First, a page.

The 50th Anniversary of the Global Carbon Dioxide Record

Who can say no to a trip to Hawaii - especially when it is to celebrate one of my favorite scientific records? That's right - the global carbon dioxide record, aka the "Keeling Curve" turned 50 this year. At the end of November, I traveled to Kona, HI for a special celebration of this record. Presentations during the three-day symposium included talks by Susan Solomon, Ralph Keeling, Robert Socolow, Julio Friedman, and many others (most conveniently archived at the conference website). The conference was excellent, bringing together scientists, industry folks, Congressional staffers, and many others to discuss the importance of the record as well as where to go from here with emissions controls, carbon capture, and other options for mitigation and adaptation.

After the talks were over, many of the participants stayed on an extra day to visit NOAA's Mauna Loa Observatory, where Dave Keeling started keeping track of the carbon dioxide concentration in the atmosphere 50 years ago. Despite a slight headache brought on by traveling from sea level to 11,000+ ft in the space of just a few hours, it was very exciting to see the observatory - and to get out of Kona and see some of the rest of the Big Island!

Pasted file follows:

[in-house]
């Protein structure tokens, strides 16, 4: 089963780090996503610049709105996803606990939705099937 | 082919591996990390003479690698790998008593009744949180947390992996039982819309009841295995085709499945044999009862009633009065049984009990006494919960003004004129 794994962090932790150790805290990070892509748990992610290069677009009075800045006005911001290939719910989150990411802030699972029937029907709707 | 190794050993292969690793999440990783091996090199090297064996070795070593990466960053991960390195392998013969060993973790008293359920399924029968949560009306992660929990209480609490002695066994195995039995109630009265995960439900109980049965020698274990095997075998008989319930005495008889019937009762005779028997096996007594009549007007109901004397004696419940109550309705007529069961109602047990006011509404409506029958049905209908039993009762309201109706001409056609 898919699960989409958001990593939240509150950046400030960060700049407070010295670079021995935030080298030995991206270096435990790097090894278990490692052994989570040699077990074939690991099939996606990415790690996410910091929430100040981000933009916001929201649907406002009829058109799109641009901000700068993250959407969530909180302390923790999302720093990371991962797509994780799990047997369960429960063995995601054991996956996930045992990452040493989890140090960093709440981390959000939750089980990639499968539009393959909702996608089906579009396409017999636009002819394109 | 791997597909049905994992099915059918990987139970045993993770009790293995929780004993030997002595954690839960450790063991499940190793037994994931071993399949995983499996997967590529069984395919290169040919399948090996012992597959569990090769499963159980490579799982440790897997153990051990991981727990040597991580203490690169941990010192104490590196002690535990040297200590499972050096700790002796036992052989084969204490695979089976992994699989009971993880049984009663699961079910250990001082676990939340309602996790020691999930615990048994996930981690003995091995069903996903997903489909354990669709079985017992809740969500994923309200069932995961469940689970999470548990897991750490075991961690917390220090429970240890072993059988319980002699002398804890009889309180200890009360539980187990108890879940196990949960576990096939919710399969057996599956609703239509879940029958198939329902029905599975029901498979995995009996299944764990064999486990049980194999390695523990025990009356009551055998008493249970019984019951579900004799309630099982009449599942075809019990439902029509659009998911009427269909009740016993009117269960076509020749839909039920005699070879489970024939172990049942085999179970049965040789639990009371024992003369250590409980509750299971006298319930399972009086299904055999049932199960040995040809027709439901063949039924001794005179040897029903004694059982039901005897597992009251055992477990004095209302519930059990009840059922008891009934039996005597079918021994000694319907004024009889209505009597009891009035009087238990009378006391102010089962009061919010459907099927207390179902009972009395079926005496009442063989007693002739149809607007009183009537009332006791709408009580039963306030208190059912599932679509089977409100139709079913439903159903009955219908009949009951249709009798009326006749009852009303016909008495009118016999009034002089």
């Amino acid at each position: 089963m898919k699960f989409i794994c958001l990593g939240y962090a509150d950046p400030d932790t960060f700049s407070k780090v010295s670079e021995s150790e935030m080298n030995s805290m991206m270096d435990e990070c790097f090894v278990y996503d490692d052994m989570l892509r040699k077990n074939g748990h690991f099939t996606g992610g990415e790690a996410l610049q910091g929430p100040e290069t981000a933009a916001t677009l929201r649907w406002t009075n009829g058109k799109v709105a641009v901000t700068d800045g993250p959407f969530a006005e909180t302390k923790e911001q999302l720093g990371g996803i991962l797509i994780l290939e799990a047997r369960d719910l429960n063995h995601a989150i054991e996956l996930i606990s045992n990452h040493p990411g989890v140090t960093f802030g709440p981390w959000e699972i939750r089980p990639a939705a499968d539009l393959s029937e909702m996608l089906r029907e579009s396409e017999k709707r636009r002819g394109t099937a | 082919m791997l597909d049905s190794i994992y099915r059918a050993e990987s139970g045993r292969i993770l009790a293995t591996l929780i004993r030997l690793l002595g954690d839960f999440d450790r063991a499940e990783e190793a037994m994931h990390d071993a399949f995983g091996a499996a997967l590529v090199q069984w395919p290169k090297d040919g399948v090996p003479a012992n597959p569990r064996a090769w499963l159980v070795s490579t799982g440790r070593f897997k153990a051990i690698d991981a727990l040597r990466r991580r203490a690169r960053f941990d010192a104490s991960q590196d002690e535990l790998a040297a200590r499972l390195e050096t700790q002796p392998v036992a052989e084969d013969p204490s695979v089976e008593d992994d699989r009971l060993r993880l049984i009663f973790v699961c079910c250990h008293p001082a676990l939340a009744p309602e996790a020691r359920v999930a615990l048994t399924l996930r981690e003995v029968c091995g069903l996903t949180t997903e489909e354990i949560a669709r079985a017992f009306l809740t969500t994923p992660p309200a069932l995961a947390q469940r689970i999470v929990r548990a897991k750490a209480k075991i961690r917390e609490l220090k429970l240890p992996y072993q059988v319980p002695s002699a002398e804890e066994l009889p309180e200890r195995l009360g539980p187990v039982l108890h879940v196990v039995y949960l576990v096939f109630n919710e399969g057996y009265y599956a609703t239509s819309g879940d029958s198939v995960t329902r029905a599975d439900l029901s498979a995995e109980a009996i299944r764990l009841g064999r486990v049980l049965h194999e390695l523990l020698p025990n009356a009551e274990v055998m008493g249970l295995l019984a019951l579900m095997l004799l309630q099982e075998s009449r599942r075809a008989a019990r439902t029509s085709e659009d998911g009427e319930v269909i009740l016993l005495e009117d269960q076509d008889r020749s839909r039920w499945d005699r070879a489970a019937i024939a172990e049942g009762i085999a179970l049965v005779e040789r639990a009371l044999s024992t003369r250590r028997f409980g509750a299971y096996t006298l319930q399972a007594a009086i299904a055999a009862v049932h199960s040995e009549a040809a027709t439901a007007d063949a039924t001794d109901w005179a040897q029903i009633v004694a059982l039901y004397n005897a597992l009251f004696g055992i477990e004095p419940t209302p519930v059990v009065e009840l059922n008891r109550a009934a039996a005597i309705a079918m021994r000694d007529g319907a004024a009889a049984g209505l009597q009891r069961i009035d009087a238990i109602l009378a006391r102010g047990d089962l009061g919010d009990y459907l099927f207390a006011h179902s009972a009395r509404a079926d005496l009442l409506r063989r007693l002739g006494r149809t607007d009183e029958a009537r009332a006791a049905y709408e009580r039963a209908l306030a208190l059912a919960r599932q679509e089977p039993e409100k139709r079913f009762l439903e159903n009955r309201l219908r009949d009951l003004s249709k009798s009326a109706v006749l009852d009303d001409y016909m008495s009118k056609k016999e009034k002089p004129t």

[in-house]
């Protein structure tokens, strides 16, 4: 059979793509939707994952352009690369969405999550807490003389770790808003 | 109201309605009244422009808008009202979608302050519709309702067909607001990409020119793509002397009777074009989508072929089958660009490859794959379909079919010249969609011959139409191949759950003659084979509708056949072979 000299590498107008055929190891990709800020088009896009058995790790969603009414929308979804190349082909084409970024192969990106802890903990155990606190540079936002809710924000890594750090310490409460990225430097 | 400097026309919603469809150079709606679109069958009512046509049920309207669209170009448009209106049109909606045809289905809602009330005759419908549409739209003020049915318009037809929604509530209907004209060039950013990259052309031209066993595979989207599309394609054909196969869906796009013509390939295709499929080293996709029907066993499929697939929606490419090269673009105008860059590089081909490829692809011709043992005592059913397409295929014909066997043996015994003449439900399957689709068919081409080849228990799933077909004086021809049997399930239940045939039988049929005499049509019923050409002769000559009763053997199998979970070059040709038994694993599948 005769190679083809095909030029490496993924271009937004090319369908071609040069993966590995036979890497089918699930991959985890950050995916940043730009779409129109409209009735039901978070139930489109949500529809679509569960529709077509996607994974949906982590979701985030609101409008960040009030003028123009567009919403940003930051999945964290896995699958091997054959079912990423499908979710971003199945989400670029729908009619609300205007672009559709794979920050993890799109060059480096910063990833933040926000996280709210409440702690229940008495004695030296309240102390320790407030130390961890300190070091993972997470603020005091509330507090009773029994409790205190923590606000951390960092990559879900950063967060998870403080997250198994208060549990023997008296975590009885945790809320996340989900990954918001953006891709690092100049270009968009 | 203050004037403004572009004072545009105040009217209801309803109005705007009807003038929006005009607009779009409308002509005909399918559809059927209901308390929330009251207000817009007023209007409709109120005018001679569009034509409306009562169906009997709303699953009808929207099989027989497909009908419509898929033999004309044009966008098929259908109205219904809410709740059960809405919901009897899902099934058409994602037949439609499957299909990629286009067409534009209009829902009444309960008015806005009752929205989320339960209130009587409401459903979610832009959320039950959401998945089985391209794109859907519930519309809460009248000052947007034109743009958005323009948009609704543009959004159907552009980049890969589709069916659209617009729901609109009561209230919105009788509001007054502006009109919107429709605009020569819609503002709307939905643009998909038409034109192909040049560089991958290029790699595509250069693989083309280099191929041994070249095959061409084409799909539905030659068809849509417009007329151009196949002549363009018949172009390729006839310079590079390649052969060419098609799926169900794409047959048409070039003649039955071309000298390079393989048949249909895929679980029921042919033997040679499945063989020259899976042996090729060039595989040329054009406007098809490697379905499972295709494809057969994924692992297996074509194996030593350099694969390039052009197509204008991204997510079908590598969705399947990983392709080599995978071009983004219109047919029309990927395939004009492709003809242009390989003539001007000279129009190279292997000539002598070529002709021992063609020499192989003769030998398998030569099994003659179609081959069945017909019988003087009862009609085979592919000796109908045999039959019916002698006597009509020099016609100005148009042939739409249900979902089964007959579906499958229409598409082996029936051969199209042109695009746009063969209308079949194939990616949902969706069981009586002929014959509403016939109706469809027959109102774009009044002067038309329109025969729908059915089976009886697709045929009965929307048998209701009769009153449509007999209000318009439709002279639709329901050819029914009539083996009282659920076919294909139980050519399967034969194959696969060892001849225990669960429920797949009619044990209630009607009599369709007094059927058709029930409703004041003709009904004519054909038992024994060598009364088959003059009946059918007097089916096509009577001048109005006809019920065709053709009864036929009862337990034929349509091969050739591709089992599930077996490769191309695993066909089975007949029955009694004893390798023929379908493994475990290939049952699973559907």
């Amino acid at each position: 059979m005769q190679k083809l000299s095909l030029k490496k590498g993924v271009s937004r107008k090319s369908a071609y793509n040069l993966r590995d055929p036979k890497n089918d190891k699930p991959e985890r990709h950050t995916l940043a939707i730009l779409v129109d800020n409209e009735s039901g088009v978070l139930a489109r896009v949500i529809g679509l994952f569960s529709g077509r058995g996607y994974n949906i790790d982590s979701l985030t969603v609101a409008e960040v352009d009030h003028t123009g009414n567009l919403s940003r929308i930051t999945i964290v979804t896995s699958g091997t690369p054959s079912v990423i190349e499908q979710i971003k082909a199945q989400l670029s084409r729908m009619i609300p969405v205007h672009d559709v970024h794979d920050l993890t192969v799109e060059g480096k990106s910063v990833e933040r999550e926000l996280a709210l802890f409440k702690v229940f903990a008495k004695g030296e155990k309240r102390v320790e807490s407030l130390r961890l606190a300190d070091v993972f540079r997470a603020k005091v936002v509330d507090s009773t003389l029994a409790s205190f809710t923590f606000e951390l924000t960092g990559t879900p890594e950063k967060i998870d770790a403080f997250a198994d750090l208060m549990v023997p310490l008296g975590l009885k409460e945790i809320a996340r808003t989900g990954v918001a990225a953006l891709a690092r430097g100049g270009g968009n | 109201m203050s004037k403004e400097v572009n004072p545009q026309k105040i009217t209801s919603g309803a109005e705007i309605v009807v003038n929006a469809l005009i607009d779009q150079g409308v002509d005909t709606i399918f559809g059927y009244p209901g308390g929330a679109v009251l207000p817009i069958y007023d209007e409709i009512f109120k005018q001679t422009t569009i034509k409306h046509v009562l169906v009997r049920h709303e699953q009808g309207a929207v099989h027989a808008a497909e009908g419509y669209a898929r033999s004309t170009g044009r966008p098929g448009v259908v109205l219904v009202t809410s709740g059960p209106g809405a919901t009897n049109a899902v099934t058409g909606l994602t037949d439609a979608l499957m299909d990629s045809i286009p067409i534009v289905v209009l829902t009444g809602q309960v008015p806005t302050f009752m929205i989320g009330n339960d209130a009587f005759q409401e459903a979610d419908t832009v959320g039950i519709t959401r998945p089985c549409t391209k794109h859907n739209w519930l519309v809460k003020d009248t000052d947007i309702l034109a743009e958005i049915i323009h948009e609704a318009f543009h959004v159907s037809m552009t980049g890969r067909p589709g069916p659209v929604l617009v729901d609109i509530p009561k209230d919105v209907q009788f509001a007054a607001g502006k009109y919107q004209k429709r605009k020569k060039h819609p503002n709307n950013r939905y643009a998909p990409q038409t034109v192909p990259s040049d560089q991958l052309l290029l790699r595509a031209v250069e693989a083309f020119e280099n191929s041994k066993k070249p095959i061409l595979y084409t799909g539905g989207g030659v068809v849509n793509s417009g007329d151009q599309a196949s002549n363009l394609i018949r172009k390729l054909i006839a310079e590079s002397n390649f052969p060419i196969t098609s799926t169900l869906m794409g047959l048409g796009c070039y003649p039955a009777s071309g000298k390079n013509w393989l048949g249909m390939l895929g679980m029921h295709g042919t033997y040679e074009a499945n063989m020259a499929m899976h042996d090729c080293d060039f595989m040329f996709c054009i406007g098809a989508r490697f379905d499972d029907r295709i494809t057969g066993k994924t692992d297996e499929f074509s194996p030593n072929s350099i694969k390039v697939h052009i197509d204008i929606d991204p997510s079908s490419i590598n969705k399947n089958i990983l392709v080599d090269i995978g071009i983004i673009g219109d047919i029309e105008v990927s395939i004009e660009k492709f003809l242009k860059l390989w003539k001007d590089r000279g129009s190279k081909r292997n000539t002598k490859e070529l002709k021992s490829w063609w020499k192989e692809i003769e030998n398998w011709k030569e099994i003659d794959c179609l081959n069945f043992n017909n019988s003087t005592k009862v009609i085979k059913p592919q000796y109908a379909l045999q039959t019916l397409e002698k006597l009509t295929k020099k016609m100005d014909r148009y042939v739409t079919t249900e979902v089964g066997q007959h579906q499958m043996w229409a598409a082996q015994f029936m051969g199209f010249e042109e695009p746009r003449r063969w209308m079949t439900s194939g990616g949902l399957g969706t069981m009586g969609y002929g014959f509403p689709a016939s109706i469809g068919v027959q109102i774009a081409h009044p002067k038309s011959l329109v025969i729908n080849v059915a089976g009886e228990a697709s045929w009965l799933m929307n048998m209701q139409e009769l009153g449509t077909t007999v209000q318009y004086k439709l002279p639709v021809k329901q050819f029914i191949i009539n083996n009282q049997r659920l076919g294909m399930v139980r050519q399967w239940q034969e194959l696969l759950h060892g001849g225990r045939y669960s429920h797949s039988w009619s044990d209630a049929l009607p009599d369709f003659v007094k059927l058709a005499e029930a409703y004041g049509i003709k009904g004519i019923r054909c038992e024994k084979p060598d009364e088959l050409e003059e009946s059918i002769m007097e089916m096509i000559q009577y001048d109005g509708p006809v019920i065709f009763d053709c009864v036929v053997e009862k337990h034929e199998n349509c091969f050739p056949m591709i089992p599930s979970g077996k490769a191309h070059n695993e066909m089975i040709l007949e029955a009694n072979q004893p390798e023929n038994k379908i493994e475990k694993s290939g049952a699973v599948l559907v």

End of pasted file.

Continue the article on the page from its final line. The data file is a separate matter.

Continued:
trojjer said...

I hope that, if you flew on an aeroplane to Hawaii, you "offset your emissions" or something ;)

Or do you think that's a red herring? Then again, carbon capture might be too grand an idea, as well... It sounds like a bit of a cop out to me. And I read somewhere about "giant artificial trees" performing inorganic photosynthesis...

Emily Therese said...

Hi Trojjer,
Emissions offsets can be tough - some of the companies are rigorous in their accounting schemes, while others aren't as good about protecting against double counting and independent verification. Check out this guide for more information: A Consumer's Guide to Retail Carbon Offset Providers. I'm still not certain how this will all turn out in the long run - if the offsets will mean anything - but I hope they do.